4. Compulsory homework has too often been an occasion for conflict at home, especially for the child who has difficulties.  The parent-child relationship is threatened when the child struggles to do well for the parent and when the parent struggles to understand why the child does not learn effectively or is unable to do the assigned work. At Kentwood, the school and the family form a partnership and work together. No homework is given until the student has the necessary skills to work independently at home. The parents are instructed how much guidance and help to give. Parent involvement is kept to a minimum so as to foster a sense of independence, competence, achievement, and responsibility in the student.
  5. Kentwood is a multi-sensory school relying heavily on a variety of creative educational techniques to inspire learning in each individual child. Our academic goal is to foster accomplishment, which will in turn produce feelings of success for each student according to ability. We believe in stimulating young minds and doing so in a way that is rewarding for the student. We believe that a student’s potential is always more than it appears to be on the surface. We strive to develop this potential through creative teaching methods, sensitivity to individual needs, and supportive relationships between teachers, parents, and students.  We believe that caring and supportive parents, teachers, and creative learning situations inspire students.
  6. Kentwood seeks to develop qualities of leadership and responsibility between its student and staff. We expect the faculty and students to conduct themselves in a way that exemplifies the true spirit of the school community.  These qualities include:
    • Respect for an individual’s feelings
    • Sense of dignity
    • Courtesy and self-control
    • Hospitality to newcomers
    • Concern for others
    • Good sportsmanship
    • Kindness and humility
    • Pride in dress and work
    • Community service
  7. Kentwood believes in the maintenance of definite standards of organization and expectations in the classroom and throughout the school day. The most important factors in maintaining these standards are:
      • accountability (understanding choices and consequences)
      • boundaries (clearly defined limits of behavior)
      • consistency (avoiding mixed messages, by consistent enforcement of rules)
      • structure (clearly defined expectations in the home and in the school)
      • We often refer to these factors as the ABCS.

Specific goals include:

    1. The building of strong foundations in the basic academic disciplines leading to placement and success in appropriate secondary schools and colleges. An acceptance of the principle that excellence is the school’s standard of achievement in all aspects of school life.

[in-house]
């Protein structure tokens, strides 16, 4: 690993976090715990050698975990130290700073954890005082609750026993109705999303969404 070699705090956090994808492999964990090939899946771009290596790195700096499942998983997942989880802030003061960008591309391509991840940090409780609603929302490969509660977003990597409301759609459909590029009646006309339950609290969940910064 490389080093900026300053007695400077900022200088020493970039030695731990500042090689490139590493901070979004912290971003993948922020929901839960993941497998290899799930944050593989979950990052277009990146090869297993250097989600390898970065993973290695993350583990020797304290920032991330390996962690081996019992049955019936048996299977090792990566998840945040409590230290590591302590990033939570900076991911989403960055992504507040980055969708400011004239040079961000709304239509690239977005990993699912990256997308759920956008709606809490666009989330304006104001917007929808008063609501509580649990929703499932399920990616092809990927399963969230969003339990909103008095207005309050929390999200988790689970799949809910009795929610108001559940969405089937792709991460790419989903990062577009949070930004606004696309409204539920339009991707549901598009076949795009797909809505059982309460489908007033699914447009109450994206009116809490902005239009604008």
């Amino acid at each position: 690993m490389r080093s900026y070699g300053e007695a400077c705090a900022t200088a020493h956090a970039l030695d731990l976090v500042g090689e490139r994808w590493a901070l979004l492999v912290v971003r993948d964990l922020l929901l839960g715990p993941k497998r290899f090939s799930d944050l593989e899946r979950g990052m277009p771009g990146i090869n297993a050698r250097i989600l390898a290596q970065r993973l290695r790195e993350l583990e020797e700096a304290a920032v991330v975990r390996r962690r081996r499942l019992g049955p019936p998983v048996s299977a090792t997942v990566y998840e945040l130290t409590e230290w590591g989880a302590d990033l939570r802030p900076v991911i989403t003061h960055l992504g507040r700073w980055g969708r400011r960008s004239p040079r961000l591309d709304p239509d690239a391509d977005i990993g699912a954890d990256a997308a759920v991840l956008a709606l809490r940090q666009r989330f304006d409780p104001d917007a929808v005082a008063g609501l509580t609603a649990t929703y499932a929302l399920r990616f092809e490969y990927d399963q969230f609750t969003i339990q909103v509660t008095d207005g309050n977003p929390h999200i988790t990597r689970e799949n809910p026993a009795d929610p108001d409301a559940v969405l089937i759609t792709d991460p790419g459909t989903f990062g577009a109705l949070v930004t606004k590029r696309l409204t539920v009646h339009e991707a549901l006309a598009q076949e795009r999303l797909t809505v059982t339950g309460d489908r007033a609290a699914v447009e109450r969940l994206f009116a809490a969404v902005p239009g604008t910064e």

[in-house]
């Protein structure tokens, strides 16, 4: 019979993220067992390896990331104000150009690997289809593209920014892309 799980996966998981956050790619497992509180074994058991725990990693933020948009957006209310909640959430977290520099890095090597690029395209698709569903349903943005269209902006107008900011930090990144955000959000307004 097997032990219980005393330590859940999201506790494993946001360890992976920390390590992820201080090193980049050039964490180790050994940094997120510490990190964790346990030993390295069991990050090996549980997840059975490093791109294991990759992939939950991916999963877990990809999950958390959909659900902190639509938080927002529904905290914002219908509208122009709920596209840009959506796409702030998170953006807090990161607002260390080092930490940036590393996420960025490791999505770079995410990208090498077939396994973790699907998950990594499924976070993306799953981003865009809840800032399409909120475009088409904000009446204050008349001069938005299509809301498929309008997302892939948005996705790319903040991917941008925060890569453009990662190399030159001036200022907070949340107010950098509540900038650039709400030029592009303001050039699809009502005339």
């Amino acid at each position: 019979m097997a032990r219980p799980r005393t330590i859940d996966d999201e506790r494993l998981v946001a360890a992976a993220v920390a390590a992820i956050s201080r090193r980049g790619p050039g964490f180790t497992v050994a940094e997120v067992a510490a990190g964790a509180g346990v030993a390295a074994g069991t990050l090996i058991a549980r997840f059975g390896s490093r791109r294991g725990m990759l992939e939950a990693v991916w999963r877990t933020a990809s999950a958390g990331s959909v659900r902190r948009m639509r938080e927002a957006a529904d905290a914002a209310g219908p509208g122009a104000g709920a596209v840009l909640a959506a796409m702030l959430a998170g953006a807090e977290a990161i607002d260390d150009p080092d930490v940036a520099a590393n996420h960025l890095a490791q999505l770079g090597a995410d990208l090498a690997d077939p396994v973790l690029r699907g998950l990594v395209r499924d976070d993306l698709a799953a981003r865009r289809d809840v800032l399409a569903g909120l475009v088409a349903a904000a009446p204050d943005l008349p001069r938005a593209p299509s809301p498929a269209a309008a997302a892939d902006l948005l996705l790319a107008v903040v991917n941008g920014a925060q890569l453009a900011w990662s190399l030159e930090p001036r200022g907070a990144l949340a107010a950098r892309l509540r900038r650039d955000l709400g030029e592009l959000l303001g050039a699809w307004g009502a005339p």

2. The development of learning skills necessary for continuing educational experience wherein a capacity for self-education is instilled.
    3. An appreciation of the importance of the arts in our culture and society.
    4. An understanding of the importance of personal health and physical activity to one’s well being.
    5. A willingness and ability to face the pressures of competition and the development of a sense of proper perspective regarding competition.
    6. An awareness and respect for others and their differences.
    7. An awareness that in a community of people, leadership, teamwork, responsible citizenship, and concern for others are vital to the welfare of that community.
    8. The realization that continuing enrollment at Kentwood Preparatory School is an earned privilege, not a continuing right, and is extended only to students who accept the school’s standards of behavior and who demonstrate a willingness and ability to live up to their potential.

The Kentwood Preparatory School Faculty and Administration have adopted a policy of annual, formal evaluations of student performances for continuing enrollment. Each year, based on faculty assessment, students receive a spring letter from the Principal either inviting them to return or informing them that they no longer have the privilege of attending the school. Those decisions are made according to how well students and their families have worked with us to realize their potential. The following information regarding school rules, student behavior, and standards should be read carefully, for it is crucial to those decisions.

Behaviorial Guidelines

Consideration for Others

In conjunction with the Student Bill of rights, the simple phrase, “Consideration for Others,” is the theme for all behavioral expectations at Kentwood Preparatory School. The school community fosters discipline through trust, reason, and self-control, rather than through a system of rules based on fear or the constant threat of punishment. Students are expected to conduct themselves with consideration for others at all times. “Others” includes Teachers, fellow students, parents, visitors and school property.